Exercise your faith in the power of practice

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“Success has ruined more writers than failure,” said Frank Conroy, the late director of the Iowa Writer’s Workshop.” If you want to proceed toward either of these outcomes, however, you must practice your writing. Exercises give you the chance to practice, a slight shove toward some specific direction. Your mind quiets when it’s given a task in an exercise; it stops interrupting the flow of words.

Exercises are everywhere, especially on the Web. My mentor in Amherst Writing and Artists training Patricia Lee Lewis has a raft of great exercises at her Web site, Patchwork Farm. She has compiled this fun list of exercises over the past three years. She also points out a link to another site, The Writer’s Resource Center, which has even more exercises.

At the Resource Center’s site, John Hewitt explains that writing imperfectly is good for your practice. Exercises let you write without any expectation of publication, at least at first:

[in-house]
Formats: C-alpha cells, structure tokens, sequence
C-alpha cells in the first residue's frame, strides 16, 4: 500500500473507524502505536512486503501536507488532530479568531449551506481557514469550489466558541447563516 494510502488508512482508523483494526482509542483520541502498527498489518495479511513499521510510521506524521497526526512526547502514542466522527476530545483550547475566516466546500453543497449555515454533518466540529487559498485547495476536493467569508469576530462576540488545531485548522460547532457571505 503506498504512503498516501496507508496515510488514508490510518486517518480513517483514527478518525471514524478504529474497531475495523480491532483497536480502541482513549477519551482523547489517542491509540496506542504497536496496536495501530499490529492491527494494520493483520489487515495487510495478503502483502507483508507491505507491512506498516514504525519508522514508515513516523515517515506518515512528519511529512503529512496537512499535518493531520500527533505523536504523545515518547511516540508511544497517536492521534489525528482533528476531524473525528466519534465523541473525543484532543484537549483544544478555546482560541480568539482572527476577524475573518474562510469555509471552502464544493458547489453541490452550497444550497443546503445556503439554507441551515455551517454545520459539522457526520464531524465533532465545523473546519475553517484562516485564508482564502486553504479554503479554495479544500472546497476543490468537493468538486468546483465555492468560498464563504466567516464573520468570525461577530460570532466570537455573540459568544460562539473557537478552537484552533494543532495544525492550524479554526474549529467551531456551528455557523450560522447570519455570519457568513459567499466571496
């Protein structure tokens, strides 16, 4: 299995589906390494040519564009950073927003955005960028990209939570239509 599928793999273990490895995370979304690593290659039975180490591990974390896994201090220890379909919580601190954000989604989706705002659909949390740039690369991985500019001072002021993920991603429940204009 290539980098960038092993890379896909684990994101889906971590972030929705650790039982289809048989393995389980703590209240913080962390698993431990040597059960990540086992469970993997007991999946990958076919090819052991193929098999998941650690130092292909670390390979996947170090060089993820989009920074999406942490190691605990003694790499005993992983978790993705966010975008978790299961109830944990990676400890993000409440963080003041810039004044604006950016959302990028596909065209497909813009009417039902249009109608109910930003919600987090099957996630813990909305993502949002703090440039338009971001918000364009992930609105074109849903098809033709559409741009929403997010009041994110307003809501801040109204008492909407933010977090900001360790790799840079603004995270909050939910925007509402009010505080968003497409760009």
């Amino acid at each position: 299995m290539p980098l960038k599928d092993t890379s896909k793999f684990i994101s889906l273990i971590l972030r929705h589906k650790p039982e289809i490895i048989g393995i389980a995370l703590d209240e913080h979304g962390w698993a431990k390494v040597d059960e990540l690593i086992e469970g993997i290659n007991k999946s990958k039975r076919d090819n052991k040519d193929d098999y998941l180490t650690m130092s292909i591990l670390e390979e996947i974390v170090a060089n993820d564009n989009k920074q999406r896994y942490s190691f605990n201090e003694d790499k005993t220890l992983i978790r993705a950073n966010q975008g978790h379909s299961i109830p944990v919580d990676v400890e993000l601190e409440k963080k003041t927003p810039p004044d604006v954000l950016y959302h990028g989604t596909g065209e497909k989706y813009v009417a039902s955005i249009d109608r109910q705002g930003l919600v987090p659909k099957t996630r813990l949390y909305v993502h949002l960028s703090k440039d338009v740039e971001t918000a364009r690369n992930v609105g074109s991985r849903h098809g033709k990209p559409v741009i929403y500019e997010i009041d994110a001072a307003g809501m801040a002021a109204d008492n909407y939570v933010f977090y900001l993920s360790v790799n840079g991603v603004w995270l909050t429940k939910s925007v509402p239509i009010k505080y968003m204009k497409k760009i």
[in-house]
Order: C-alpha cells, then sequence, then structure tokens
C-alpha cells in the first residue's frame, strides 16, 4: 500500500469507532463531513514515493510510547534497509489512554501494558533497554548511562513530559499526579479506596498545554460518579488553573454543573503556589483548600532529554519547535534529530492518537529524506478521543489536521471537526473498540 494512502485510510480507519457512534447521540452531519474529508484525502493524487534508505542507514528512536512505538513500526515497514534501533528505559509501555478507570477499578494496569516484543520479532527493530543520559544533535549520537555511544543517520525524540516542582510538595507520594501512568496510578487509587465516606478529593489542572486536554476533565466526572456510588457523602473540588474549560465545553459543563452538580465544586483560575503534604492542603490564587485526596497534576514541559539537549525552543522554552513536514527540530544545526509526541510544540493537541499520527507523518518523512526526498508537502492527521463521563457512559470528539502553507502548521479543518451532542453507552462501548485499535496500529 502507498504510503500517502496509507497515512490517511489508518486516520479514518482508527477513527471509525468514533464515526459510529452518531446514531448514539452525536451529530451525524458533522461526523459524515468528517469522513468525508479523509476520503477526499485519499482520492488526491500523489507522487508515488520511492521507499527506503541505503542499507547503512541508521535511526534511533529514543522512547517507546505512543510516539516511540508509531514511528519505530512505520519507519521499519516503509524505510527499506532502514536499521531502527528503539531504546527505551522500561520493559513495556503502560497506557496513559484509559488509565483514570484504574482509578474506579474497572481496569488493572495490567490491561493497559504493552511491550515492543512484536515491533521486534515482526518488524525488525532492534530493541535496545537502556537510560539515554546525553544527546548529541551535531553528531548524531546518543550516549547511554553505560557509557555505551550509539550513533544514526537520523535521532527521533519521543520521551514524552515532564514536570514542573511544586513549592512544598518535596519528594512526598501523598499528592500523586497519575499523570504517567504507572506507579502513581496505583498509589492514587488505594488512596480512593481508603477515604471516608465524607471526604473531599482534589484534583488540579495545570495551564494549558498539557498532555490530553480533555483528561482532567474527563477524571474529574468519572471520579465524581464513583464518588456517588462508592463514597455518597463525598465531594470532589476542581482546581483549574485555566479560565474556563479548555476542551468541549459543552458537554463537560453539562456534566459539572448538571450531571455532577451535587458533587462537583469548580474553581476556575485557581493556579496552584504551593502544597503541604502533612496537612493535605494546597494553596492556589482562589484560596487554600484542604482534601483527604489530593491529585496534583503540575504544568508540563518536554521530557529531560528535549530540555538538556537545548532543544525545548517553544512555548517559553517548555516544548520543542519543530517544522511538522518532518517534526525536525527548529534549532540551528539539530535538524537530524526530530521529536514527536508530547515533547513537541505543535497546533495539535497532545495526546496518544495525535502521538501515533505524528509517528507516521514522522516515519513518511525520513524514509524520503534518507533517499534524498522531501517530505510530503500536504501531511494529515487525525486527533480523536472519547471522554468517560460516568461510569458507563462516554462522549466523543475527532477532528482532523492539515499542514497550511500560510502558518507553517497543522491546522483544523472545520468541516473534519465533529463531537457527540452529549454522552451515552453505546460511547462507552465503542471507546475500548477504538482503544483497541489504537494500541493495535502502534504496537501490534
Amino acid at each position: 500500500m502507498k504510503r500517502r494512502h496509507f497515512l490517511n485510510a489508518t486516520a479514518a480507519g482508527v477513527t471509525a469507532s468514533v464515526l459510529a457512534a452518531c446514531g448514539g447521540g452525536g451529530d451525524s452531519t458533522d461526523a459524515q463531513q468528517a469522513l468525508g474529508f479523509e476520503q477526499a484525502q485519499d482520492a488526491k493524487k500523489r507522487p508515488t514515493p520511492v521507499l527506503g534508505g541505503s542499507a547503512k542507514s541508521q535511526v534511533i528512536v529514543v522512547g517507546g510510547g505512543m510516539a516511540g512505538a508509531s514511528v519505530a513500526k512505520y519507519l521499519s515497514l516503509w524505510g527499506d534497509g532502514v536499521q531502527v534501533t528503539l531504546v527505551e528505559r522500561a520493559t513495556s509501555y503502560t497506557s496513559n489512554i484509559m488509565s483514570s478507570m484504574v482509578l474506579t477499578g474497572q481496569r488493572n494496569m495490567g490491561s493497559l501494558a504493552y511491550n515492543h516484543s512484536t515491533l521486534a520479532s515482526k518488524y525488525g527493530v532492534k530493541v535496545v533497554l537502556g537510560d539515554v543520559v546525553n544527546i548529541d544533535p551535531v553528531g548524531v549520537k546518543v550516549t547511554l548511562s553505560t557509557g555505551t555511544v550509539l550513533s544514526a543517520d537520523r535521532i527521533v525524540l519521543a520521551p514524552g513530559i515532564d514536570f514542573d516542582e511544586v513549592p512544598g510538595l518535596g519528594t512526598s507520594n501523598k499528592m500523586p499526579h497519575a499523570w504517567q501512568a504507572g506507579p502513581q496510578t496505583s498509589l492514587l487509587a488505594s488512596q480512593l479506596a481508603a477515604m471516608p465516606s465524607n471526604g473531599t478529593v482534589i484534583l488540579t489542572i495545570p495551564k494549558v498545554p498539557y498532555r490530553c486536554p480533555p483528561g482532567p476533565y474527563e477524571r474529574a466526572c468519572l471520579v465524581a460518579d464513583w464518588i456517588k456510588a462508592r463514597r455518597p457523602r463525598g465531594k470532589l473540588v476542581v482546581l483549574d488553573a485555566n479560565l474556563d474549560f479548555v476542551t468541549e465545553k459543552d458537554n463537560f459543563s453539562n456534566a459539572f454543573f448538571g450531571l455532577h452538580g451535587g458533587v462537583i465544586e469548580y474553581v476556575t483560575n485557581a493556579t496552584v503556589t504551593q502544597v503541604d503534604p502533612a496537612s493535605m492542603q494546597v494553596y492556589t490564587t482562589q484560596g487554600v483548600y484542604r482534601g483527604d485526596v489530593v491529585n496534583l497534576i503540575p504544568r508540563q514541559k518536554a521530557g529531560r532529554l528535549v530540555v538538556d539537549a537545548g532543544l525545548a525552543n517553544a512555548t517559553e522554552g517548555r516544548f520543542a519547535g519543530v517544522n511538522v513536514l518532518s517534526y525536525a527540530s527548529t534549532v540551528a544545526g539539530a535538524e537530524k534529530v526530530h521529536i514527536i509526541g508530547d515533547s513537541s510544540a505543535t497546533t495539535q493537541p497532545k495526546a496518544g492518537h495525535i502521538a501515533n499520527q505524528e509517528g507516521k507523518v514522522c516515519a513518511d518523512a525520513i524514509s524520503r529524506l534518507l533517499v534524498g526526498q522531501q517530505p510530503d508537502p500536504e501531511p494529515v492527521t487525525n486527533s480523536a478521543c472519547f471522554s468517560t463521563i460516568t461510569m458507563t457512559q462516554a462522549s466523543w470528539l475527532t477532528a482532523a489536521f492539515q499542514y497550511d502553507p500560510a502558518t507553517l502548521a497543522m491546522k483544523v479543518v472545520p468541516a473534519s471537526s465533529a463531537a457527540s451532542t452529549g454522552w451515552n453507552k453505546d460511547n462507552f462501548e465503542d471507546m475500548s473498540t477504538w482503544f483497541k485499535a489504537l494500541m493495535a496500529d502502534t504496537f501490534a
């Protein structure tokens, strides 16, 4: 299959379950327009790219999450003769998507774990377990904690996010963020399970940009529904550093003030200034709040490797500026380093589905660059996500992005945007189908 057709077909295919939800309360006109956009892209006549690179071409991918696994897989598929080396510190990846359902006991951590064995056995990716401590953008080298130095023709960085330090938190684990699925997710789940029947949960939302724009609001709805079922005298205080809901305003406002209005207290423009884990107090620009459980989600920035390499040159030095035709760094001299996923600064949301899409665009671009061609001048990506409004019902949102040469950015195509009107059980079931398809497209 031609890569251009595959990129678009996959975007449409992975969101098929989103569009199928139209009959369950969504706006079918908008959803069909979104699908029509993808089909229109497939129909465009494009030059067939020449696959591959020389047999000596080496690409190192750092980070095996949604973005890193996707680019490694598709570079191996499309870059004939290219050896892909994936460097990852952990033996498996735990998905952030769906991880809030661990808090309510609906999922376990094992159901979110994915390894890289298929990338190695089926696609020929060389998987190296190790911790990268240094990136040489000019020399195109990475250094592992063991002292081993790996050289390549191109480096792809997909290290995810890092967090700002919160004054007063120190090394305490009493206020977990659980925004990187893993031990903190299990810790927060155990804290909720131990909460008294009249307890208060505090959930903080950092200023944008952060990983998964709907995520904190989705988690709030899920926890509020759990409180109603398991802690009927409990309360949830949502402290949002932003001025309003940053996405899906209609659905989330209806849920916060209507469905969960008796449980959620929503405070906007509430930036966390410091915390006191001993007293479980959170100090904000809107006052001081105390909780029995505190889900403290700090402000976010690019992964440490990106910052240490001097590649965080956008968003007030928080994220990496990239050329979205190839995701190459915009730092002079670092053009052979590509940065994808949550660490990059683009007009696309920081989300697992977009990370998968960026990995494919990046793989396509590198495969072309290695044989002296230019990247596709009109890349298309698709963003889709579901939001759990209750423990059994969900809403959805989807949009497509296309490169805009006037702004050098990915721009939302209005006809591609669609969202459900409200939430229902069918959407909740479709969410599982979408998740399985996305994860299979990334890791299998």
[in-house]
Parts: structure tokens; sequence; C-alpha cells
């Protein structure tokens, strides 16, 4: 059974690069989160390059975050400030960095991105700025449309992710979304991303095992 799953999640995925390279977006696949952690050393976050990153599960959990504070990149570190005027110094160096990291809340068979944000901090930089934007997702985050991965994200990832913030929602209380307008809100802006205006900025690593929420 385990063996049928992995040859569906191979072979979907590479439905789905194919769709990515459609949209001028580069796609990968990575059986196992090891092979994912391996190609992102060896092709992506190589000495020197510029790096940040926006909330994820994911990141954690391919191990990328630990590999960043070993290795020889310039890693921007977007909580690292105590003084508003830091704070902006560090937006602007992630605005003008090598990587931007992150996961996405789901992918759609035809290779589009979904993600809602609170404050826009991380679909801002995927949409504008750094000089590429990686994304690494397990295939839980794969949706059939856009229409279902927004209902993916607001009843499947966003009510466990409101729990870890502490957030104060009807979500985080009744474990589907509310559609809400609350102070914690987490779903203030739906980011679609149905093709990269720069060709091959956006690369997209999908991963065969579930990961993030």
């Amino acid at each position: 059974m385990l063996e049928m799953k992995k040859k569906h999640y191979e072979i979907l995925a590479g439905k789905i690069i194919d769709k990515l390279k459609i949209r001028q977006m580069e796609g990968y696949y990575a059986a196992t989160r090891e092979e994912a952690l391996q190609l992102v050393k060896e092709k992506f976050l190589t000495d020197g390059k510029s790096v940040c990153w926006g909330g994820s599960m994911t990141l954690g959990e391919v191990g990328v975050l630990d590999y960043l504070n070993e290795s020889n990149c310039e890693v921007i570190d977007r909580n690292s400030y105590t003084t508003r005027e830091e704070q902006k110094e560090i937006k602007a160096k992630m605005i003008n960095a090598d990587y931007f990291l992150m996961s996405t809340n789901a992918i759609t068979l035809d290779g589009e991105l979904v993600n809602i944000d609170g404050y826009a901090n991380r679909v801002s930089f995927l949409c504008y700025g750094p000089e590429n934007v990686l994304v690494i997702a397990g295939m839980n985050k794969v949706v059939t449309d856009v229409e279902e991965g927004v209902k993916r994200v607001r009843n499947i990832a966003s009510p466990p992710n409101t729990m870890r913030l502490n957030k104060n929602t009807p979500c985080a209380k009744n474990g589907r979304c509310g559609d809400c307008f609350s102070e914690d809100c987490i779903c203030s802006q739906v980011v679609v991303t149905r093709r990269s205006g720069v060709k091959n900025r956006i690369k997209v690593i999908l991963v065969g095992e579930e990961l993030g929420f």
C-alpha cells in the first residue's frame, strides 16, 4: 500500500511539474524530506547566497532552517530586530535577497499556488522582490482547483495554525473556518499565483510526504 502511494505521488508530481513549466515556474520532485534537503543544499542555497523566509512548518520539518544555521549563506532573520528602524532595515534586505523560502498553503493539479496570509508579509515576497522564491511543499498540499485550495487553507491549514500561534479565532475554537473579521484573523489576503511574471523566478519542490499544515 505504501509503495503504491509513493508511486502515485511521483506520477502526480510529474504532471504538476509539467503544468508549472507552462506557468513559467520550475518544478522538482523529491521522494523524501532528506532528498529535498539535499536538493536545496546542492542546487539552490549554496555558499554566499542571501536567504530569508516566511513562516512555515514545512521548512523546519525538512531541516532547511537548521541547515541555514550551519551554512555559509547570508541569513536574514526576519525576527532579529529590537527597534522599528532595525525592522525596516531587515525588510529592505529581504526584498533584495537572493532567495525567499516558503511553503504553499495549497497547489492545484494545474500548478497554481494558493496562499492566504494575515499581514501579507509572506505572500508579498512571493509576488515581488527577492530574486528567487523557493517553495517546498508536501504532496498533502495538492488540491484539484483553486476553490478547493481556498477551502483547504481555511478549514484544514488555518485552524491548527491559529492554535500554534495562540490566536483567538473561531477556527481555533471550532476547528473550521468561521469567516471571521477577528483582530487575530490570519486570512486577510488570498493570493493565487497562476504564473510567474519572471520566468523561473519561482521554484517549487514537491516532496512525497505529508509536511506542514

One of the great benefits of private writing exercises is that you can free yourself of fear and perfectionism. To grow as a writer, it is important to sometimes write without the expectation of publication. Don’t be afraid to be imperfect. That is what practice is for. What you write for any of these exercises may not be your best work, but it is practice for when you will need to write your best work.

Let me offer a couple of exercises from these teachers for you to try today. From Patricia:

Make a list of ten verbs. Add “ing” to each verb. Before each verb, add “not.” Write whatever comes for 25 minutes.

From the Writer’s Resource site:

Remember an old argument you had with another person. Write about the argument from the point of view of the other person. Remember that the idea is to see the argument from their perspective, no your own. This is an exercise in voice, not in proving yourself right or wrong.

Setting a time limit for yourself makes exercises work hard for your practice. It also keeps you from getting spooked about getting started writing — you can be sure the effort will be over in awhile!

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